Library of Congress
Switzerland has the dual distinction of being the first country to commercially manufacture absinthe in the 1790s and among the first in Europe and North America to ban it one century later. During the intervening period, the “green fairy” was mythicized in the works and by the drinking habits of artists and writers living in France, including van Gogh, Manet, Toulouse-Lautrec, Picasso, Baudelaire, Hemingway, Rimbaud, and Wilde.
During the early years of the twentieth century, absinthe drinking lost its mystique and was linked to violent crimes and social disorder. This led to bans on its manufacture in much of Europe (excluding the United Kingdom) and the United States. In the 1990s, the hazards of absinthe were reevaluated, and the potent liquor was returned to the shelves worldwide.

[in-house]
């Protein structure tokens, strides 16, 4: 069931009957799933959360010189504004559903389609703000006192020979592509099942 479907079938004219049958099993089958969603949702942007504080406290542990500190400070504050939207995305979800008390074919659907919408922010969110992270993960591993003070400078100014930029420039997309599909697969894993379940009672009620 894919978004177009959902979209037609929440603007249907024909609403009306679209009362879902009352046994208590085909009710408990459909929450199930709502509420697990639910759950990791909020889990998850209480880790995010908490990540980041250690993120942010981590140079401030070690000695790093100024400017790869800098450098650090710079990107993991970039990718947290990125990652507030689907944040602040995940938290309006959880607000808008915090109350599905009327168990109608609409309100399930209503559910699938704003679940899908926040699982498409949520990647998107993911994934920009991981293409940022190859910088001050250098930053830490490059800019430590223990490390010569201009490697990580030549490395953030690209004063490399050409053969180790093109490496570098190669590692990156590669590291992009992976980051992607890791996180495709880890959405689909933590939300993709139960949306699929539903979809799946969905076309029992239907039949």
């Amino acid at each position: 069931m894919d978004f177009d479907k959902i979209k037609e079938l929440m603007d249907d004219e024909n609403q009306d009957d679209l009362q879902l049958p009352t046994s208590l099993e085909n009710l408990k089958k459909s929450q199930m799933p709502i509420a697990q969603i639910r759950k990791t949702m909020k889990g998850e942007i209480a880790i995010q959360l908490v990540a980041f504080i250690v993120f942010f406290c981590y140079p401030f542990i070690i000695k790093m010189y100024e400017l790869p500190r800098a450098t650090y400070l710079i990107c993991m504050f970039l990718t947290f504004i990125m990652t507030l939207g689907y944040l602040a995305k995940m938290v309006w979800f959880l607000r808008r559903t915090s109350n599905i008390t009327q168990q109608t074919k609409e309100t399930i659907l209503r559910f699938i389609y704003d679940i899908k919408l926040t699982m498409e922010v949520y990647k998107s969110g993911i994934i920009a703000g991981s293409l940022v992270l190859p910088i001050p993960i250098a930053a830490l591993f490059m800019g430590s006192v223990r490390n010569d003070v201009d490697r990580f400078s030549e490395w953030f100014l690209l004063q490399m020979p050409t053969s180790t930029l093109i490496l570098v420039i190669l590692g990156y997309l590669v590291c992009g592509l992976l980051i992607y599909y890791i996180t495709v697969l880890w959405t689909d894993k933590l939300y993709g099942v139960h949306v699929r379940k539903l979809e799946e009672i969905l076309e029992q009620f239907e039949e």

Absinthe is a spirit containing 50–75 percent alcohol, anise (imparting its flavor), fennel, and the leaves of wormwood (Artemisia absinthum). The wormwood leaves contain thujone, absinthe’s chief behaviorally active constituent, and its characteristic green color is the result of chlorophyll in the herbs. The method used to prepare the drink generally involves pouring ice-cold water over a sugar cube into a glass that contains the spirit.